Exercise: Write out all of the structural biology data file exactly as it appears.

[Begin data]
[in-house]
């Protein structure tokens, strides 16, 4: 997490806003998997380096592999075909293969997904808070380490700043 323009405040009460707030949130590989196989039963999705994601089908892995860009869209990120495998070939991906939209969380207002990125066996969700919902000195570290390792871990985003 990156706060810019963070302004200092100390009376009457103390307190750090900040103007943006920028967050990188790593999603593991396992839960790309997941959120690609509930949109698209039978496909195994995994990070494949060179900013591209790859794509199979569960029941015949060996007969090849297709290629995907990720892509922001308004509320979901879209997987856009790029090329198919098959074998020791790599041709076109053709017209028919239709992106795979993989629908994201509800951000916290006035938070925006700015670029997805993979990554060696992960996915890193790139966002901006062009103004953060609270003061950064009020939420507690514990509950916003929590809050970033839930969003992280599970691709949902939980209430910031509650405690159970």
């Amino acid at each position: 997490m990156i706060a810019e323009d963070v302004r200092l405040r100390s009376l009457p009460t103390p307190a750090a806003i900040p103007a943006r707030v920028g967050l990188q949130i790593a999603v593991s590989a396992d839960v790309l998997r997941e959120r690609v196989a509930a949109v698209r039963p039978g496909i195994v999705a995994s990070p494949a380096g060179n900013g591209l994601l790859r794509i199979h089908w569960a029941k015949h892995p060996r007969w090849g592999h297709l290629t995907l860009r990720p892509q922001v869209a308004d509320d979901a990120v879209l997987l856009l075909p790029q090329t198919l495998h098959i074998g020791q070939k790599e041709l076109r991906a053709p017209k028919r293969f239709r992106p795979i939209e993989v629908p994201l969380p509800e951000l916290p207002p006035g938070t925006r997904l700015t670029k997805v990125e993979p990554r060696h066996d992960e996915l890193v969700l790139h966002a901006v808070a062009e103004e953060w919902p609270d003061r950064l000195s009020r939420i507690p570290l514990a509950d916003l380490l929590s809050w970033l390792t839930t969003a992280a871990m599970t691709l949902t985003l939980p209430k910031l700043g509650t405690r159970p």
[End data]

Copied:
[in-house]
């Protein structure tokens, strides 16, 4: 997490806003998997380096592999075909293969997904808070380490700043 323009405040009460707030949130590989196989039963999705994601089908892995860009869209990120495998070939991906939209969380207002990125066996969700919902000195570290390792871990985003 990156706060810019963070302004200092100390009376009457103390307190750090900040103007943006920028967050990188790593999603593991396992839960790309997941959120690609509930949109698209039978496909195994995994990070494949060179900013591209790859794509199979569960029941015949060996007969090849297709290629995907990720892509922001308004509320979901879209997987856009790029090329198919098959074998020791790599041709076109053709017209028919239709992106795979993989629908994201509800951000916290006035938070925006700015670029997805993979990554060696992960996915890193790139966002901006062009103004953060609270003061950064009020939420507690514990509950916003929590809050970033839930969003992280599970691709949902939980209430910031509650405690159970």
């Amino acid at each position: 997490m990156i706060a810019e323009d963070v302004r200092l405040r100390s009376l009457p009460t103390p307190a750090a806003i900040p103007a943006r707030v920028g967050l990188q949130i790593a999603v593991s590989a396992d839960v790309l998997r997941e959120r690609v196989a509930a949109v698209r039963p039978g496909i195994v999705a995994s990070p494949a380096g060179n900013g591209l994601l790859r794509i199979h089908w569960a029941k015949h892995p060996r007969w090849g592999h297709l290629t995907l860009r990720p892509q922001v869209a308004d509320d979901a990120v879209l997987l856009l075909p790029q090329t198919l495998h098959i074998g020791q070939k790599e041709l076109r991906a053709p017209k028919r293969f239709r992106p795979i939209e993989v629908p994201l969380p509800e951000l916290p207002p006035g938070t925006r997904l700015t670029k997805v990125e993979p990554r060696h066996d992960e996915l890193v969700l790139h966002a901006v808070a062009e103004e953060w919902p609270d003061r950064l000195s009020r939420i507690p570290l514990a509950d916003l380490l929590s809050w970033l390792t839930t969003a992280a871990m599970t691709l949902t985003l939980p209430k910031l700043g509650t405690r159970p």